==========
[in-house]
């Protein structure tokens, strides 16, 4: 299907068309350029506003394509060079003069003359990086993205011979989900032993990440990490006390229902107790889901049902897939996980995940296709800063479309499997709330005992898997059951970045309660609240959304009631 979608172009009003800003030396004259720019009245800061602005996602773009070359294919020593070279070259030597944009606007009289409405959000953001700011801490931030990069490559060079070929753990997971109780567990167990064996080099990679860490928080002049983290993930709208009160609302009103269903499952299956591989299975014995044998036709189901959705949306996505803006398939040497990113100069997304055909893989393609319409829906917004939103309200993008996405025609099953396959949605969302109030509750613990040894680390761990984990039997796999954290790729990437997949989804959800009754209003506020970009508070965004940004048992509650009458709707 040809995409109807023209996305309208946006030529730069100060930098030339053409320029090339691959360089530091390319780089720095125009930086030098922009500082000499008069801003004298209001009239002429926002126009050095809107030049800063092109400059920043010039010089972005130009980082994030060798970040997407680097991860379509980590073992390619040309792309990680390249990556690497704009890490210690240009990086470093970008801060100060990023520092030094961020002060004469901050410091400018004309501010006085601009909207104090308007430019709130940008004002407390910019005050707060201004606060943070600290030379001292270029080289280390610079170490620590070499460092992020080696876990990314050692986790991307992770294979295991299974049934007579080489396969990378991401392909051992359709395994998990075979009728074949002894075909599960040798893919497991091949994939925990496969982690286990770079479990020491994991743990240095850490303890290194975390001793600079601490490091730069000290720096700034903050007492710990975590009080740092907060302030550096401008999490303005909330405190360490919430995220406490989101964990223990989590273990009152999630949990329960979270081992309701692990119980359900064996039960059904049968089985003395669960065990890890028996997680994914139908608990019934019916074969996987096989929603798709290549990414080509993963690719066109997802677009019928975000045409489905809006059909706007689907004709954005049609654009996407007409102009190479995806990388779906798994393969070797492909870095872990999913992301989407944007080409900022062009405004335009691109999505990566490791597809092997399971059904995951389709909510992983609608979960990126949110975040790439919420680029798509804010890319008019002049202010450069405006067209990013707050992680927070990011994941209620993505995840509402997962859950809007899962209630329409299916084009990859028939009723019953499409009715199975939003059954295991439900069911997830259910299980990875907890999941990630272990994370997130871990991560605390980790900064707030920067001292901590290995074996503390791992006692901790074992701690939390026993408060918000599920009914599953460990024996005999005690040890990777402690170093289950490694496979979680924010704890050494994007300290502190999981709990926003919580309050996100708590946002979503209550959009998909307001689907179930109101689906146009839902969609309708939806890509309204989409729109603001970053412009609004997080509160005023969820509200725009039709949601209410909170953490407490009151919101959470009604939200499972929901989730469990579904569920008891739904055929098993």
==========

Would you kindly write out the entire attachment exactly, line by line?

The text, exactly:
[in-house]
């Protein structure tokens, strides 16, 4: 299907068309350029506003394509060079003069003359990086993205011979989900032993990440990490006390229902107790889901049902897939996980995940296709800063479309499997709330005992898997059951970045309660609240959304009631 979608172009009003800003030396004259720019009245800061602005996602773009070359294919020593070279070259030597944009606007009289409405959000953001700011801490931030990069490559060079070929753990997971109780567990167990064996080099990679860490928080002049983290993930709208009160609302009103269903499952299956591989299975014995044998036709189901959705949306996505803006398939040497990113100069997304055909893989393609319409829906917004939103309200993008996405025609099953396959949605969302109030509750613990040894680390761990984990039997796999954290790729990437997949989804959800009754209003506020970009508070965004940004048992509650009458709707 040809995409109807023209996305309208946006030529730069100060930098030339053409320029090339691959360089530091390319780089720095125009930086030098922009500082000499008069801003004298209001009239002429926002126009050095809107030049800063092109400059920043010039010089972005130009980082994030060798970040997407680097991860379509980590073992390619040309792309990680390249990556690497704009890490210690240009990086470093970008801060100060990023520092030094961020002060004469901050410091400018004309501010006085601009909207104090308007430019709130940008004002407390910019005050707060201004606060943070600290030379001292270029080289280390610079170490620590070499460092992020080696876990990314050692986790991307992770294979295991299974049934007579080489396969990378991401392909051992359709395994998990075979009728074949002894075909599960040798893919497991091949994939925990496969982690286990770079479990020491994991743990240095850490303890290194975390001793600079601490490091730069000290720096700034903050007492710990975590009080740092907060302030550096401008999490303005909330405190360490919430995220406490989101964990223990989590273990009152999630949990329960979270081992309701692990119980359900064996039960059904049968089985003395669960065990890890028996997680994914139908608990019934019916074969996987096989929603798709290549990414080509993963690719066109997802677009019928975000045409489905809006059909706007689907004709954005049609654009996407007409102009190479995806990388779906798994393969070797492909870095872990999913992301989407944007080409900022062009405004335009691109999505990566490791597809092997399971059904995951389709909510992983609608979960990126949110975040790439919420680029798509804010890319008019002049202010450069405006067209990013707050992680927070990011994941209620993505995840509402997962859950809007899962209630329409299916084009990859028939009723019953499409009715199975939003059954295991439900069911997830259910299980990875907890999941990630272990994370997130871990991560605390980790900064707030920067001292901590290995074996503390791992006692901790074992701690939390026993408060918000599920009914599953460990024996005999005690040890990777402690170093289950490694496979979680924010704890050494994007300290502190999981709990926003919580309050996100708590946002979503209550959009998909307001689907179930109101689906146009839902969609309708939806890509309204989409729109603001970053412009609004997080509160005023969820509200725009039709949601209410909170953490407490009151919101959470009604939200499972929901989730469990579904569920008891739904055929098993």